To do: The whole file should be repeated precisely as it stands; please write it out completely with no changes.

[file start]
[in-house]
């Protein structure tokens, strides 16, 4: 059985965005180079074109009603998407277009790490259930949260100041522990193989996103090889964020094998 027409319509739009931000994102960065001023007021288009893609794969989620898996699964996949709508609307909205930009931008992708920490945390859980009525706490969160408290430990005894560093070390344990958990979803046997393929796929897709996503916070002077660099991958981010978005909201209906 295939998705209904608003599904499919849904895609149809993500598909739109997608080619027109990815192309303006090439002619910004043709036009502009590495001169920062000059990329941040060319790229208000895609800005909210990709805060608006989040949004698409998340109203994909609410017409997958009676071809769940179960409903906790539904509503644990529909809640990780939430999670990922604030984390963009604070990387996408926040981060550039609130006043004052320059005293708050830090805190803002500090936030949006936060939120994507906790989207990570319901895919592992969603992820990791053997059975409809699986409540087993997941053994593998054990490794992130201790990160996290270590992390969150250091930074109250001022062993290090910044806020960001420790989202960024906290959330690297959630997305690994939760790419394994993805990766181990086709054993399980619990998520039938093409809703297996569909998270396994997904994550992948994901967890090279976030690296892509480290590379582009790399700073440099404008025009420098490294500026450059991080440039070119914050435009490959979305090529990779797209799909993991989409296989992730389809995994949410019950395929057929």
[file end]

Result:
[in-house]
């Protein structure tokens, strides 16, 4: 059985965005180079074109009603998407277009790490259930949260100041522990193989996103090889964020094998 027409319509739009931000994102960065001023007021288009893609794969989620898996699964996949709508609307909205930009931008992708920490945390859980009525706490969160408290430990005894560093070390344990958990979803046997393929796929897709996503916070002077660099991958981010978005909201209906 295939998705209904608003599904499919849904895609149809993500598909739109997608080619027109990815192309303006090439002619910004043709036009502009590495001169920062000059990329941040060319790229208000895609800005909210990709805060608006989040949004698409998340109203994909609410017409997958009676071809769940179960409903906790539904509503644990529909809640990780939430999670990922604030984390963009604070990387996408926040981060550039609130006043004052320059005293708050830090805190803002500090936030949006936060939120994507906790989207990570319901895919592992969603992820990791053997059975409809699986409540087993997941053994593998054990490794992130201790990160996290270590992390969150250091930074109250001022062993290090910044806020960001420790989202960024906290959330690297959630997305690994939760790419394994993805990766181990086709054993399980619990998520039938093409809703297996569909998270396994997904994550992948994901967890090279976030690296892509480290590379582009790399700073440099404008025009420098490294500026450059991080440039070119914050435009490959979305090529990779797209799909993991989409296989992730389809995994949410019950395929057929």